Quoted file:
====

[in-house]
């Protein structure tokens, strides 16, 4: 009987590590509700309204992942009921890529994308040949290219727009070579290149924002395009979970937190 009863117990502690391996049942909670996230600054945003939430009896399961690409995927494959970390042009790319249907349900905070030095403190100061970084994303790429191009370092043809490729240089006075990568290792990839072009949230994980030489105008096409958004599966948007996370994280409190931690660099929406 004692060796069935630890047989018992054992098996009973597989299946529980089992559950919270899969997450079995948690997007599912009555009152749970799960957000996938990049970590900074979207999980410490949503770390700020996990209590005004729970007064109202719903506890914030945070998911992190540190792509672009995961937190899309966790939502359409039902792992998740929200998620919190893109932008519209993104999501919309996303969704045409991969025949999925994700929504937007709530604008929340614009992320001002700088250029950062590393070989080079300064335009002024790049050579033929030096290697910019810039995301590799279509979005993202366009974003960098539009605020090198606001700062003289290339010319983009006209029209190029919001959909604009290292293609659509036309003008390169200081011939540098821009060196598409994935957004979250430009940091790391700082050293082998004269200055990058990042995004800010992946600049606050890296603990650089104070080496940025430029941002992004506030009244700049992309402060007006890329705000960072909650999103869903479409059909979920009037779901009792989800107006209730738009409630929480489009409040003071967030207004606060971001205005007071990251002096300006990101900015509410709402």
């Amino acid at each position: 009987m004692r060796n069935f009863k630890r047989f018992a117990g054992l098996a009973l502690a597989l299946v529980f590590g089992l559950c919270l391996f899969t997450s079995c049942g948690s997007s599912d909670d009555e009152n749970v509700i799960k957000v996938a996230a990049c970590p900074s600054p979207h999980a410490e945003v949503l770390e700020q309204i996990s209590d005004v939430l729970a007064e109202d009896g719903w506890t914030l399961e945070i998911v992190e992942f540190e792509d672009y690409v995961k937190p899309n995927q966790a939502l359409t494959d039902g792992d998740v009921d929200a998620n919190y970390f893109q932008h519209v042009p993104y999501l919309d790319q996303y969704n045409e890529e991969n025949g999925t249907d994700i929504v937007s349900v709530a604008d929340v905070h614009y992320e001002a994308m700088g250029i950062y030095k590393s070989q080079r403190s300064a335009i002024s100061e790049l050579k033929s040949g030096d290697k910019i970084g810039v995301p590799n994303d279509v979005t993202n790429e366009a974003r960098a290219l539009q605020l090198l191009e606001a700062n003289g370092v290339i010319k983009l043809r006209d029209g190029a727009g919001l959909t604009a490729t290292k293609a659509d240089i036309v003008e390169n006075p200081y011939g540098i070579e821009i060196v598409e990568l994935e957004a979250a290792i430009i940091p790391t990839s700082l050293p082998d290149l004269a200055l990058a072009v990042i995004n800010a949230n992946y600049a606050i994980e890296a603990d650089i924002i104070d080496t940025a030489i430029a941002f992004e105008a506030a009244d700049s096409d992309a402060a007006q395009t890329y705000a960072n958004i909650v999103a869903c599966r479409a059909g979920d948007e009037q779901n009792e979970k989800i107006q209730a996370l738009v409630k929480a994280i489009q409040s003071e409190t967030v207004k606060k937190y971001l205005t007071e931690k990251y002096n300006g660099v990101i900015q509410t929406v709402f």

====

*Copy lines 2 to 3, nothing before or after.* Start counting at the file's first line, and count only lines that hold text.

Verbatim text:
């Protein structure tokens, strides 16, 4: 009987590590509700309204992942009921890529994308040949290219727009070579290149924002395009979970937190 009863117990502690391996049942909670996230600054945003939430009896399961690409995927494959970390042009790319249907349900905070030095403190100061970084994303790429191009370092043809490729240089006075990568290792990839072009949230994980030489105008096409958004599966948007996370994280409190931690660099929406 004692060796069935630890047989018992054992098996009973597989299946529980089992559950919270899969997450079995948690997007599912009555009152749970799960957000996938990049970590900074979207999980410490949503770390700020996990209590005004729970007064109202719903506890914030945070998911992190540190792509672009995961937190899309966790939502359409039902792992998740929200998620919190893109932008519209993104999501919309996303969704045409991969025949999925994700929504937007709530604008929340614009992320001002700088250029950062590393070989080079300064335009002024790049050579033929030096290697910019810039995301590799279509979005993202366009974003960098539009605020090198606001700062003289290339010319983009006209029209190029919001959909604009290292293609659509036309003008390169200081011939540098821009060196598409994935957004979250430009940091790391700082050293082998004269200055990058990042995004800010992946600049606050890296603990650089104070080496940025430029941002992004506030009244700049992309402060007006890329705000960072909650999103869903479409059909979920009037779901009792989800107006209730738009409630929480489009409040003071967030207004606060971001205005007071990251002096300006990101900015509410709402």
């Amino acid at each position: 009987m004692r060796n069935f009863k630890r047989f018992a117990g054992l098996a009973l502690a597989l299946v529980f590590g089992l559950c919270l391996f899969t997450s079995c049942g948690s997007s599912d909670d009555e009152n749970v509700i799960k957000v996938a996230a990049c970590p900074s600054p979207h999980a410490e945003v949503l770390e700020q309204i996990s209590d005004v939430l729970a007064e109202d009896g719903w506890t914030l399961e945070i998911v992190e992942f540190e792509d672009y690409v995961k937190p899309n995927q966790a939502l359409t494959d039902g792992d998740v009921d929200a998620n919190y970390f893109q932008h519209v042009p993104y999501l919309d790319q996303y969704n045409e890529e991969n025949g999925t249907d994700i929504v937007s349900v709530a604008d929340v905070h614009y992320e001002a994308m700088g250029i950062y030095k590393s070989q080079r403190s300064a335009i002024s100061e790049l050579k033929s040949g030096d290697k910019i970084g810039v995301p590799n994303d279509v979005t993202n790429e366009a974003r960098a290219l539009q605020l090198l191009e606001a700062n003289g370092v290339i010319k983009l043809r006209d029209g190029a727009g919001l959909t604009a490729t290292k293609a659509d240089i036309v003008e390169n006075p200081y011939g540098i070579e821009i060196v598409e990568l994935e957004a979250a290792i430009i940091p790391t990839s700082l050293p082998d290149l004269a200055l990058a072009v990042i995004n800010a949230n992946y600049a606050i994980e890296a603990d650089i924002i104070d080496t940025a030489i430029a941002f992004e105008a506030a009244d700049s096409d992309a402060a007006q395009t890329y705000a960072n958004i909650v999103a869903c599966r479409a059909g979920d948007e009037q779901n009792e979970k989800i107006q209730a996370l738009v409630k929480a994280i489009q409040s003071e409190t967030v207004k606060k937190y971001l205005t007071e931690k990251y002096n300006g660099v990101i900015q509410t929406v709402f």